Fed raises rates, monetary policy on course for normal?
As was widely expected, the Federal Reserve (FED) decided to raise interest rates on Wednesday for the second time in three months. The decision was spurred on by steady economic growth, signs that inflation is rising to meet the central bank’s target, and a strong jobs report from the previous week. Coming so soon after its previous hike, this is a strong indicator that the FED is aiming for a more normal monetary policy stance in the near future.
Despite the general optimism that led to the rates rise, the FED has not committed to tightening monetary policy, and said that further hikes would be “gradual”. At present, that looks like it means two more hikes this year, and three in 2018. For comparison’s sake, they only managed one hike in 2016.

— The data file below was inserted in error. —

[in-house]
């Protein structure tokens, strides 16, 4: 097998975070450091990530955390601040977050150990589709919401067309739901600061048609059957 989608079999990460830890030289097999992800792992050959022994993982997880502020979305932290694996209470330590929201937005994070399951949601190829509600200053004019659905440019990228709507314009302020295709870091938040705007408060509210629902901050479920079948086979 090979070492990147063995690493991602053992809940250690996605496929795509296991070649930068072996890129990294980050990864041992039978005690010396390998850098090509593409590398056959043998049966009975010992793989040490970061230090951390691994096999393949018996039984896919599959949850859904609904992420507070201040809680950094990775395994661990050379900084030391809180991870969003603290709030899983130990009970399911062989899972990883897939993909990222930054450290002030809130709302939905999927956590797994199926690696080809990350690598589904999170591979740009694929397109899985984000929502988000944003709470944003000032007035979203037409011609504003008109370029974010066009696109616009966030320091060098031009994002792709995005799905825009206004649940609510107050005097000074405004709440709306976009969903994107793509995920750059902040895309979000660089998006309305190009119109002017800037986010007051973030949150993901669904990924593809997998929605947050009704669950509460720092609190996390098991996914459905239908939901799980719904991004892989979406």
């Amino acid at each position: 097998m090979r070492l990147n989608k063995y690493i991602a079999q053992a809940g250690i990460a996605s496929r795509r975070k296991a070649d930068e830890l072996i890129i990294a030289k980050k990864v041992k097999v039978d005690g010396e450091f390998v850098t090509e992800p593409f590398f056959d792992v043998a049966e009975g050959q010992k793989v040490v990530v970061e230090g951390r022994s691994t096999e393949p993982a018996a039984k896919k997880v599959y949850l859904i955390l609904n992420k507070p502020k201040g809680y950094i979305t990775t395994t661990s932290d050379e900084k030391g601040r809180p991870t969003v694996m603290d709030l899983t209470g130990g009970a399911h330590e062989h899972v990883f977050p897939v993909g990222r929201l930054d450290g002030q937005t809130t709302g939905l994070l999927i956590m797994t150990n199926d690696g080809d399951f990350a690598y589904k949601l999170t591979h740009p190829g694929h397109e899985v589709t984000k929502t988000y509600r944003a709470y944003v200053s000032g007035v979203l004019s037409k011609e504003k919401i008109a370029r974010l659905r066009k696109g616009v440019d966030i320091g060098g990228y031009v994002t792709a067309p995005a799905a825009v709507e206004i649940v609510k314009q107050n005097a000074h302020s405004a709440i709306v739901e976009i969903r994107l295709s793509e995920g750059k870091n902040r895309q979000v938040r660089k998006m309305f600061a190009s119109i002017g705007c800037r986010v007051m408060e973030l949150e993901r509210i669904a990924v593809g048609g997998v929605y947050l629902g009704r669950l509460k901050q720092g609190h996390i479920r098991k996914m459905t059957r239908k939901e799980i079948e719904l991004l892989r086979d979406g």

The FED was reserved in its economic forecast, which was little changed from December. This indicates that the central bank is as uncertain as the rest of us on exactly what the specifics of President Trump’s policies will be, and how they will affect that economy. In a statement, it maintained its previous stance:
“With gradual adjustments in the stance of monetary policy, economic activity will expand at a moderate pace.”
For 2017, the FED expects the economy to grow by 2.1%. It also expects the unemployment rate to remain at its favourable 4.5% from last month. However, it now expects inflation of 1.9% for the year, against a figure of 1.8% in December’s forecast.
The rate hike accompanies a broad improvement in the world economic outlook, and, according to the FED’s policy statement, risks remain “roughly balanced”.
The opinions in this article do not reflect those of Dominion Fund Management Limited, and in the instance of any forward-looking statements, these should not be construed as advice.
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